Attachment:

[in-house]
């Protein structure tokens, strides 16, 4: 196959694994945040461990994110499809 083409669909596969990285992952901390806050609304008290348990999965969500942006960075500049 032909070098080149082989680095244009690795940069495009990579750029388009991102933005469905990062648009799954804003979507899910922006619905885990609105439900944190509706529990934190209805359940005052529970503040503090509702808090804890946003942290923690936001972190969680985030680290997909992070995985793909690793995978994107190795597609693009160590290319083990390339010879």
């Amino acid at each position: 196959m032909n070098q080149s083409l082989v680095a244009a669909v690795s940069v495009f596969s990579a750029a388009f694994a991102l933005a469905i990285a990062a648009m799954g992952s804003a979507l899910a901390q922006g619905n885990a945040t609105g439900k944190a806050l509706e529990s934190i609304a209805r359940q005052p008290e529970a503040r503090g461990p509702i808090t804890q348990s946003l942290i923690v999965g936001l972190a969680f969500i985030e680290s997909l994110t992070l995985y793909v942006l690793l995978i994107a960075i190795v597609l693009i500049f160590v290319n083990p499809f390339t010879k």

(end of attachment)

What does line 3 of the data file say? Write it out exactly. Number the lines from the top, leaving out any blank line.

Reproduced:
């Amino acid at each position: 196959m032909n070098q080149s083409l082989v680095a244009a669909v690795s940069v495009f596969s990579a750029a388009f694994a991102l933005a469905i990285a990062a648009m799954g992952s804003a979507l899910a901390q922006g619905n885990a945040t609105g439900k944190a806050l509706e529990s934190i609304a209805r359940q005052p008290e529970a503040r503090g461990p509702i808090t804890q348990s946003l942290i923690v999965g936001l972190a969680f969500i985030e680290s997909l994110t992070l995985y793909v942006l690793l995978i994107a960075i190795v597609l693009i500049f160590v290319n083990p499809f390339t010879k």